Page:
Optimization Modeling: Because That Fresh Squeezed Orange Juice Ain’t Gonna Squeeze Itself
When you were a child, perhaps there came that day when someone explained to you that Santa Claus didn’t exist, outside of men with bad rosacea dressed up at the mall.
Well, today I’m going to shatter another belief: your not-from-concentrate premium orange juice was not hand squeezed. In fact, the pulp in it is probably from different oranges than the juice, and the juice has been pulled from different vats and blended according to mathematical models to ensure that each carafe you drink tastes the same as the last.
Consistent taste in OJ year round isn’t something that just anyone can pull off. Oranges aren’t in season in Florida year round. And at different times of the year, different orange varietals are ripe. Pull fruit too early and it tastes “green.” Get fruit from another country that’s in season instead, and the juice might be another color. Or sweeter. Consumers demand consistency. That might be easy with Sunny D, but how do you get that out of a bunch of vats of freshly squeezed, very chilled orange juice?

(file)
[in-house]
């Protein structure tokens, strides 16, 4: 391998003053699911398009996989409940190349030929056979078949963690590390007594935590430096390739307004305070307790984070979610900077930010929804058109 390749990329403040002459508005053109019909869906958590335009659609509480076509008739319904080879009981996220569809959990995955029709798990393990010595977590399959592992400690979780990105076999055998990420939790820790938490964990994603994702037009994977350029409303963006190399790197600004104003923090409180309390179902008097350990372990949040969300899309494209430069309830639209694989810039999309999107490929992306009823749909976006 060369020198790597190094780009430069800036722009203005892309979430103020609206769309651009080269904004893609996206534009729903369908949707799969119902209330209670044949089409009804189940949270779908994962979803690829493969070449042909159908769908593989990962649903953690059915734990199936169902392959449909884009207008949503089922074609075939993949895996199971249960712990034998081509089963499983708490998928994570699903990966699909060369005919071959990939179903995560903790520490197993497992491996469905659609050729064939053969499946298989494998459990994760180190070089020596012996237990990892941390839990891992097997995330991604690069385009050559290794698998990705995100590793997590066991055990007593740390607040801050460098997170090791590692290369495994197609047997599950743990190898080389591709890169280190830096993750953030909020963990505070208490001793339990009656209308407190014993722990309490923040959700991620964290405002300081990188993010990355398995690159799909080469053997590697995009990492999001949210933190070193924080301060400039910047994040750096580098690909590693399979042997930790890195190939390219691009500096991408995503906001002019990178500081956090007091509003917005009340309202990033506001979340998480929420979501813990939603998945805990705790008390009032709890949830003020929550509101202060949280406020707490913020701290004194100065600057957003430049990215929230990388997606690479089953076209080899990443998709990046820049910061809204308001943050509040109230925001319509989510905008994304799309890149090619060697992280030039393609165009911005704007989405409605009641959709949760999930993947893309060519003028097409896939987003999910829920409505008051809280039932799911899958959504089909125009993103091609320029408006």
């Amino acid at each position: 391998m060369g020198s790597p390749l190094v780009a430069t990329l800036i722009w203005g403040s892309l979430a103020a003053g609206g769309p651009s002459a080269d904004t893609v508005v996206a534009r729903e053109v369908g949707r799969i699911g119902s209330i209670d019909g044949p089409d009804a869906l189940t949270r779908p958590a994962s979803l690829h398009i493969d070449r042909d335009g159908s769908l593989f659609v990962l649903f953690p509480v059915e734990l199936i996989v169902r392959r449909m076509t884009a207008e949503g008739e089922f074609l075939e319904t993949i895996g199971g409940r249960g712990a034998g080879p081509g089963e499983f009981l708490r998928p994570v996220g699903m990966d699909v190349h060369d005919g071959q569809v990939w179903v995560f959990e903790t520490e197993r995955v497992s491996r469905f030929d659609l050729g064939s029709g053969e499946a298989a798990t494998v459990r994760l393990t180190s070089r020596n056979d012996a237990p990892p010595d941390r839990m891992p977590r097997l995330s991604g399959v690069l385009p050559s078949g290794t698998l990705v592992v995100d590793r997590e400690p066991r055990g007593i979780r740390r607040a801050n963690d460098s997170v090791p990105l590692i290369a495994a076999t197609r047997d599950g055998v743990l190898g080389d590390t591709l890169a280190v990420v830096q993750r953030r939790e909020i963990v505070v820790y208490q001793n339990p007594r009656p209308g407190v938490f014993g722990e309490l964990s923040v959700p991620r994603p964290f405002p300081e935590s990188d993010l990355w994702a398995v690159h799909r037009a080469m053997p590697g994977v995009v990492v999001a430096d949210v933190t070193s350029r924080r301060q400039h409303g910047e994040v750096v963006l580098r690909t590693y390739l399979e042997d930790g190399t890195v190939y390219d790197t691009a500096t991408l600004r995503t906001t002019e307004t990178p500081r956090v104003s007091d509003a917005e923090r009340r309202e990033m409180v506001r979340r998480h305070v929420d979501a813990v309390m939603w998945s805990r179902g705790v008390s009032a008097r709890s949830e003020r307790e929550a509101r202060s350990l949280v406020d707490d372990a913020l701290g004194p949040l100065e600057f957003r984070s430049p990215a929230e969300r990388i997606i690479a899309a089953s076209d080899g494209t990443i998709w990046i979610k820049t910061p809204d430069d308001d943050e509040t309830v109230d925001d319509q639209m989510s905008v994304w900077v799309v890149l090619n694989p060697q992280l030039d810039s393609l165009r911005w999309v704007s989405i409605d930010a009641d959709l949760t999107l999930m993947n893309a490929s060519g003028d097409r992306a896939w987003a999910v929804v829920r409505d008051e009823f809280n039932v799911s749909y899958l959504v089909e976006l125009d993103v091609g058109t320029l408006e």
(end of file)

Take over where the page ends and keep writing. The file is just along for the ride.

Juice can be procured from all around the world, from different oranges in different seasons. Each product has different specs—some might be a bit more tart, some a bit more astringent, and others might be sickly sweet. By blending this “portfolio” of juices, a single consistent taste can be maintained. But how? HOW DO YOU BUILD A BLENDING MODEL THAT REDUCES COST WHILE MAINTAINING QUALITY, AND WHAT TYPE OF WRENCHES MIGHT GET THROWN INTO THE WORKS THAT WOULD NEED TO GET MATHEMATICALLY FORMULATED ALONG THE WAY?
To access the answers and more, access Chapter 4 of John W. Foreman’s book, Data Smart: Using Data Science to Transform Information into Insight and accompanying excel workbook.